At the other end of the cable, near the right-angled 3.5mm plug, sits a larger box that houses the ANC electronics and controls, plus a micro-USB port for charging its 350mAh lithium-ion battery, which has a quoted lifespan of 20 hours.

On the plus side, the controls allow you to use the earphones without ANC, meaning you can extend that battery life; on the negative side, the positioning of the box, just a few centimetres from the 3.5mm plug can make the E4 uncomfortable to listen to while you’re walking around as it pulls on your ears.

There’s also no battery indicator on the unit or any audible indication as to how much battery is remaining, which is another source of irritation.

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B&O BeoPlay E4 review: ANC capabilities

The BeoPlay E4’s biggest selling point is its ANC technology and it works remarkably well. The E4s cancelled out much of the low-level rumble and clatter of my daily bus, train and Tube commute. Impressively, it also worked well in cancelling people’s voices, meaning I could enjoy my music without having to listen to random conversations.

You can hear a slight hiss when music is turned off, but this is to be expected with any ANC-enabled device. Weirdly, you can still hear the hiss when you turn off ANC, which can be distracting when listening to podcasts or music at low volume.

The E4’s also have “Transparency Mode”, which instantly mutes your music and amplifies external sound around you. It’s useful when you want to quickly pay for something in a shop and don’t want to remove your earphones, and it makes it easy to quickly listen in to station or airport announcements.

B&O BeoPlay E4 review: Sound quality

The B&O BeoPlay E4 employ electro-dynamic 10.8mm drivers, which deliver a serious punch. I found the sound quality to be very good compared with other Bluetooth headphones I’ve listened to, but not as good as wired non-ANC earphones of the same price.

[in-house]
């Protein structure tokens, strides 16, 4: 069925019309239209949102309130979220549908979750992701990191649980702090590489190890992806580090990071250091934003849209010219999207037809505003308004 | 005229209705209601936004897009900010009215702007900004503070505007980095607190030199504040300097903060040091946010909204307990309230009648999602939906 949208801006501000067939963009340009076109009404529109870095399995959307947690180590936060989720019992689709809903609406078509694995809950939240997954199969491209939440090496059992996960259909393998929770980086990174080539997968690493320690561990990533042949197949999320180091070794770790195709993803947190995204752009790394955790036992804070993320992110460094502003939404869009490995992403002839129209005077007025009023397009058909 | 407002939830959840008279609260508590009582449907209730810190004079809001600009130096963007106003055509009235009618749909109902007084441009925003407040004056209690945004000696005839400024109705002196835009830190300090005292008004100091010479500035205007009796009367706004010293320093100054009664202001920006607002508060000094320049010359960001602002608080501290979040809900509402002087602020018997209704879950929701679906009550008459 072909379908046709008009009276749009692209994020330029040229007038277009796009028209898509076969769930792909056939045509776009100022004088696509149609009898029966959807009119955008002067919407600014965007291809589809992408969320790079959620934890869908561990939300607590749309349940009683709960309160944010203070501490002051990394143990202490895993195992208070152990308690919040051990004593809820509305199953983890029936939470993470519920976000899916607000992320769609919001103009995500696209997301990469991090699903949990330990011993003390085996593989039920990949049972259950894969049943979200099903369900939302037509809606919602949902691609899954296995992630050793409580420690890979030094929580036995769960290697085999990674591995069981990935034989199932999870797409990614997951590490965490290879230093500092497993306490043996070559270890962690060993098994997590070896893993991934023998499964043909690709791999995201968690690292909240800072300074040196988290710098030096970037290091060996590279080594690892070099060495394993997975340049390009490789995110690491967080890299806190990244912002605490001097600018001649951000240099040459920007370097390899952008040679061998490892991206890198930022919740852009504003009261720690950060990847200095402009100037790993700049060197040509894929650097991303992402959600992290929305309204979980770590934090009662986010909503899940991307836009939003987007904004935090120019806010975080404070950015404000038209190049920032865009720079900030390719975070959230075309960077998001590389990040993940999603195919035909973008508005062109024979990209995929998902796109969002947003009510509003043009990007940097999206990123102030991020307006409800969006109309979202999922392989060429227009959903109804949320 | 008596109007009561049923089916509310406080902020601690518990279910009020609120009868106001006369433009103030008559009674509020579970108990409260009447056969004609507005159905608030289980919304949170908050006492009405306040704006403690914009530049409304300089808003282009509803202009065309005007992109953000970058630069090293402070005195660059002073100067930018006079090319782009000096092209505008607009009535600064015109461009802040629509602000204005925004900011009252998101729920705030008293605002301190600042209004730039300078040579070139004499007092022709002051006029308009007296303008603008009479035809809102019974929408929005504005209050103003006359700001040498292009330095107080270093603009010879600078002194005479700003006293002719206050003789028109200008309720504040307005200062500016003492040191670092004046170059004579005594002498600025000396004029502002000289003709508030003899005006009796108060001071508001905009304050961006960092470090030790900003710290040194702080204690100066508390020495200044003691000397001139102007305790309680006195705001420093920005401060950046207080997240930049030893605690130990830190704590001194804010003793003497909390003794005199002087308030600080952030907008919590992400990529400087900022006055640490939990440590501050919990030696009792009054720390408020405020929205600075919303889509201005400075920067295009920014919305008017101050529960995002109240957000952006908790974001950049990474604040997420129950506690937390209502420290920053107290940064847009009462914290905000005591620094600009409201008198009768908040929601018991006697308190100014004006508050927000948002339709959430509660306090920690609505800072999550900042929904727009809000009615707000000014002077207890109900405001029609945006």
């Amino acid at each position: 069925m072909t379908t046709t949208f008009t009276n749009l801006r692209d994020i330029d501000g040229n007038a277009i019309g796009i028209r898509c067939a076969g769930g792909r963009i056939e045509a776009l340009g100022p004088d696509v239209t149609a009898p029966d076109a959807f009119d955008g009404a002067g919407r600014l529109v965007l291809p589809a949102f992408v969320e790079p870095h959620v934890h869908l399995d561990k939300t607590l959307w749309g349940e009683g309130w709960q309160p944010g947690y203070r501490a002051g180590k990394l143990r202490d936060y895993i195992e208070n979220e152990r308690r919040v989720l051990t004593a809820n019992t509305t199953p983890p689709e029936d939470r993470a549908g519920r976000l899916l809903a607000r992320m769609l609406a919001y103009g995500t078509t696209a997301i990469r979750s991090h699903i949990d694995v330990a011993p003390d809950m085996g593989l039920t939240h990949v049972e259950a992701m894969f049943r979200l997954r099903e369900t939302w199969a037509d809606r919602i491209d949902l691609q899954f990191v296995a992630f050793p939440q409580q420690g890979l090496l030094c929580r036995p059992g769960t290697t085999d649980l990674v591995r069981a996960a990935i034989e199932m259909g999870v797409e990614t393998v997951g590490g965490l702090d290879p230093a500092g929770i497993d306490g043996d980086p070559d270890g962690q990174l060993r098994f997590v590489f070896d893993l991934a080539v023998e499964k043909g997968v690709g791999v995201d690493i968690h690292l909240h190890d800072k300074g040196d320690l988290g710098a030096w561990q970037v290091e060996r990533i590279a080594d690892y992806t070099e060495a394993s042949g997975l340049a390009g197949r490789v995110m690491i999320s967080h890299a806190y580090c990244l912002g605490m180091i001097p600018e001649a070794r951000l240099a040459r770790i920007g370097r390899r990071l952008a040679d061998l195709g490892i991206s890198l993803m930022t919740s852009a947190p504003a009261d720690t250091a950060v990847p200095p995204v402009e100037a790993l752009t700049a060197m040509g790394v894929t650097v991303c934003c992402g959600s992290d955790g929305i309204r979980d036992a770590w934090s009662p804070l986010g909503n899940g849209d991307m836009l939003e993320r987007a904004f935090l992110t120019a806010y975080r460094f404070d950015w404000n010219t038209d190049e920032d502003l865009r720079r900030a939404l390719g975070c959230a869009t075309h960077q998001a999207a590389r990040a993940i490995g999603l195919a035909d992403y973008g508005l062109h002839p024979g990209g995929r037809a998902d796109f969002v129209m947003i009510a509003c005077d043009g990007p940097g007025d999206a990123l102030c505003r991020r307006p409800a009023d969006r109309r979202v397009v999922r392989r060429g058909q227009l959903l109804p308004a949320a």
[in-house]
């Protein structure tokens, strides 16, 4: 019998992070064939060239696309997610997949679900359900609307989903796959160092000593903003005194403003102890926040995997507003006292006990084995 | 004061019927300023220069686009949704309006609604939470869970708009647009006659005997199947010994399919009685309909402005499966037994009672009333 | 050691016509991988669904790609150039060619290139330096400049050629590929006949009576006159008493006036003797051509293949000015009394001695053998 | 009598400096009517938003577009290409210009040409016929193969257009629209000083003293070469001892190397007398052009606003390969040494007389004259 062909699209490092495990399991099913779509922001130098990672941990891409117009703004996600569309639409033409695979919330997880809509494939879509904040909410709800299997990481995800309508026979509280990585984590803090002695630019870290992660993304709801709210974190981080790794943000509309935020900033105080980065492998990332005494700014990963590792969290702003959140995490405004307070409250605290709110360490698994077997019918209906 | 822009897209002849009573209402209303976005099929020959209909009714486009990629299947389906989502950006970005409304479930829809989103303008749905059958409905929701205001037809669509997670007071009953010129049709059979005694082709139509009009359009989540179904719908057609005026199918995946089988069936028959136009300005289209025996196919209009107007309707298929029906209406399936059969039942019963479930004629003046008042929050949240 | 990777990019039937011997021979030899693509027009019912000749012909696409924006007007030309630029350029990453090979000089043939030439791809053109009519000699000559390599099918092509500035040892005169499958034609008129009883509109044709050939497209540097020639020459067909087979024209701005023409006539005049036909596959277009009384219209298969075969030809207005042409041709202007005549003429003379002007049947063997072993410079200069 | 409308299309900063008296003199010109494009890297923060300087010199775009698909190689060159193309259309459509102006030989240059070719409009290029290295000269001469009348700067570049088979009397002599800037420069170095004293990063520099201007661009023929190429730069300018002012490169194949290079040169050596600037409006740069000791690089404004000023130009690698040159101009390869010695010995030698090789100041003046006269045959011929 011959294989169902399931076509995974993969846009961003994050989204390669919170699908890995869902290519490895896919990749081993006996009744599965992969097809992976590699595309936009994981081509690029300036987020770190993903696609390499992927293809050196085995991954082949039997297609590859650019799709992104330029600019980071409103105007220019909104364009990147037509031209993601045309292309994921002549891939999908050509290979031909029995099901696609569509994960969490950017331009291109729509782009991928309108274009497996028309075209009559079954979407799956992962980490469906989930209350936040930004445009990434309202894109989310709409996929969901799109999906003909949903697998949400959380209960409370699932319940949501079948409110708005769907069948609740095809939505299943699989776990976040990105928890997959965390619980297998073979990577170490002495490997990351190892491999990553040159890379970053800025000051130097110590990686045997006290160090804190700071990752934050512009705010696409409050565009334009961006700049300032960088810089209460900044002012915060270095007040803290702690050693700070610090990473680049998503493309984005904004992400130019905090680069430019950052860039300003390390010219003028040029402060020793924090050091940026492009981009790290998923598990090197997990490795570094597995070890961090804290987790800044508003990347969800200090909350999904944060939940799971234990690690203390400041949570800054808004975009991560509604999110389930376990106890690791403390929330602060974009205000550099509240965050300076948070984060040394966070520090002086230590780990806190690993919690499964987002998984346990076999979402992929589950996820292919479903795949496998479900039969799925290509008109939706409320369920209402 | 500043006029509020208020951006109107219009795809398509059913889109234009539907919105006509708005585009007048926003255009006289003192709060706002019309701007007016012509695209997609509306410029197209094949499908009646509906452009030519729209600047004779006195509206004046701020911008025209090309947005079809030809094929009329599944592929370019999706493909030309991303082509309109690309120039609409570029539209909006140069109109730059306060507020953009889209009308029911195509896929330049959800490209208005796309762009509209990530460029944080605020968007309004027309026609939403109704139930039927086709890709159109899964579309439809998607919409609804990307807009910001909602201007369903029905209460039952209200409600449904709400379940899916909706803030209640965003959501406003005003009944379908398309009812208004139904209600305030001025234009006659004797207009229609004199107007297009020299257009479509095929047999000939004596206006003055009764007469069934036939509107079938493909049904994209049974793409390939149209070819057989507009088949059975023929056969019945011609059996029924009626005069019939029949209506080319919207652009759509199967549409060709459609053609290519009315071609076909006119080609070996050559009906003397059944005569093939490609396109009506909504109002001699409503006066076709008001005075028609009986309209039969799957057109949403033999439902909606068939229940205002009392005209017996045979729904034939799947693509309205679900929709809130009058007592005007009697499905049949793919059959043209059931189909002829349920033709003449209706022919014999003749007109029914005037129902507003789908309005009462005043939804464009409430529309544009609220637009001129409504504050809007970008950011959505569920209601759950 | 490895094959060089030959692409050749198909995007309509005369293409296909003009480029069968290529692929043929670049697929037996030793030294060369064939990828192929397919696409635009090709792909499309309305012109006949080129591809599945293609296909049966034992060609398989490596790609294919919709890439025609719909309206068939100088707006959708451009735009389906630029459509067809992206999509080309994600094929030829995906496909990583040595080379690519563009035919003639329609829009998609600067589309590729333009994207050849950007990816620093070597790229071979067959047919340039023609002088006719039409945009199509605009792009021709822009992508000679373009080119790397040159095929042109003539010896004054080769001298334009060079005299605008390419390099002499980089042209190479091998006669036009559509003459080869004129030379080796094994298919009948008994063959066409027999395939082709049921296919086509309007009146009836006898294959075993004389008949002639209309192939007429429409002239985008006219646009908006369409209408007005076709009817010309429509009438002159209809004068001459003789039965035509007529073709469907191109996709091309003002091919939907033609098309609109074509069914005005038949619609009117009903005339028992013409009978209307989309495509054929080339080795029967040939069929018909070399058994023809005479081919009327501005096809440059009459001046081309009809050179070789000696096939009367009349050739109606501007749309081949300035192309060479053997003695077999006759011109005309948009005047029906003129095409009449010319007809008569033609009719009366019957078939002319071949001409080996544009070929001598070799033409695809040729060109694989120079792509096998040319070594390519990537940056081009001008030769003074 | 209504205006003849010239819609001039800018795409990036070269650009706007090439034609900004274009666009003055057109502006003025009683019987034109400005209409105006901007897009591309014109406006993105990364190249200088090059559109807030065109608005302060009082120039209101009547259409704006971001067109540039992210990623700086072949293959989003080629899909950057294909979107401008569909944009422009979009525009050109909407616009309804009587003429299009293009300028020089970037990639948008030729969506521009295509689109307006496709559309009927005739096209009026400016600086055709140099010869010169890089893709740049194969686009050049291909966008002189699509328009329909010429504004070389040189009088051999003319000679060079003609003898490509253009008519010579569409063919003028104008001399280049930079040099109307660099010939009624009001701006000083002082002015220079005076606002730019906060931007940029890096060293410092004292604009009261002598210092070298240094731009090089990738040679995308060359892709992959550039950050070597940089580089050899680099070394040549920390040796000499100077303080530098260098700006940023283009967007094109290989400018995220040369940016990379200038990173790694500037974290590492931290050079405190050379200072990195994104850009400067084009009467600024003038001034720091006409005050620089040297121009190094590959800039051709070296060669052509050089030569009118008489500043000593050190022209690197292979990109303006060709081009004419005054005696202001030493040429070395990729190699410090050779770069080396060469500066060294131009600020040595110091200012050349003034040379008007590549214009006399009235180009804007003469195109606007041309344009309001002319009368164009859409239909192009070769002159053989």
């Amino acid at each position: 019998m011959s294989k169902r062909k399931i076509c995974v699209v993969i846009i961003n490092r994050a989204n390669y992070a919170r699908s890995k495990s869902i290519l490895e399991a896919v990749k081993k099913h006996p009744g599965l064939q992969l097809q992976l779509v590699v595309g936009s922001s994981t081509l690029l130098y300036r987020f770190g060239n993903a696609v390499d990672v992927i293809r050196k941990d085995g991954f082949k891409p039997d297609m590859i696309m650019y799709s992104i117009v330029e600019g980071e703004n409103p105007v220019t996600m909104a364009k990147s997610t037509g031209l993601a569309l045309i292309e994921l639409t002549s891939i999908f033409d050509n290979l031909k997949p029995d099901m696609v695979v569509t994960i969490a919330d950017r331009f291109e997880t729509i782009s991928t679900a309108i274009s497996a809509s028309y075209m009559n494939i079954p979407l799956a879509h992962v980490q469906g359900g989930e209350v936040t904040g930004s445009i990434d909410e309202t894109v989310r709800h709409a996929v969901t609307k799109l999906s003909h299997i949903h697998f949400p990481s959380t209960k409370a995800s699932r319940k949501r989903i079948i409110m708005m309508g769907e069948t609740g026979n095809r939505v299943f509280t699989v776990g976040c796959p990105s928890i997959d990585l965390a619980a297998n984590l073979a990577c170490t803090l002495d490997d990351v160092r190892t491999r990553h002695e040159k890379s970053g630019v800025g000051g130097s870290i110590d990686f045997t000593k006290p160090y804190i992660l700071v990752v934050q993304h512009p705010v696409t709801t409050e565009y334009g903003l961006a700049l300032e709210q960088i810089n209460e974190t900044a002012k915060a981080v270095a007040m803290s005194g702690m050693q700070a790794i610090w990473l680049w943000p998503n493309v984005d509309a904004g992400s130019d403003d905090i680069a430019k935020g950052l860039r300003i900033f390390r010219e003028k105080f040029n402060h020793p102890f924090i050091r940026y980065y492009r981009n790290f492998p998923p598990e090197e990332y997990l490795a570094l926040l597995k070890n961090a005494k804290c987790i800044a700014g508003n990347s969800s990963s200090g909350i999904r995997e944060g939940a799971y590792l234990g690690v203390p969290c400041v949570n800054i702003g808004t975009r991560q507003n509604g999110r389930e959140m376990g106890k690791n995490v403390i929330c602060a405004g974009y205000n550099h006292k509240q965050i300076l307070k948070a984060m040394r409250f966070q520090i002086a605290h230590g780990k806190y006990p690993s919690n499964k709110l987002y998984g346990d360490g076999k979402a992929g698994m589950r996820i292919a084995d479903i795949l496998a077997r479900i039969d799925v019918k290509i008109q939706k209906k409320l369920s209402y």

For me, the bass is a bit too much, in fact, and there’s a heavy emphasis on the mid-bass frequencies that produce a flabby, uncontrolled sound and that overwhelms the mids. In Chris Brown’s “Party”, this mid-bass “leakage” is obvious, with the lows drowning out most of the vocals. On the plus side, the sub-bass has good extension and adds plenty of rumble to music.

Treble reproduction, on the other hand, is accurate and crisp and picks out an admirable amount of sonic detail. Unfortunately, the highs are rolled off a touch at the top end, which means you won’t always hear that hi-hat.

Finally, instrument separation is impressive, and the E4’s are able to reproduce a wide, deep and spacious soundstage. In Calvin Harris’ “Feels”, the guitar isn’t lost under the artists’ voices and the E4’s tonality really shines through.

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B&O BeoPlay E4 review: Verdict

The B&O BeoPlay E4 have great noise-cancelling capabilities and they look fantastic as well. However, overall sound quality isn’t perfect, with a bit too much uncontrolled bass for my tastes. The ANC control unit design makes them awkward and irritating to wear on the move, too.

It sounds like a small complaint, but for £230 I’d expect much better design than this, no matter how good the ANC might be.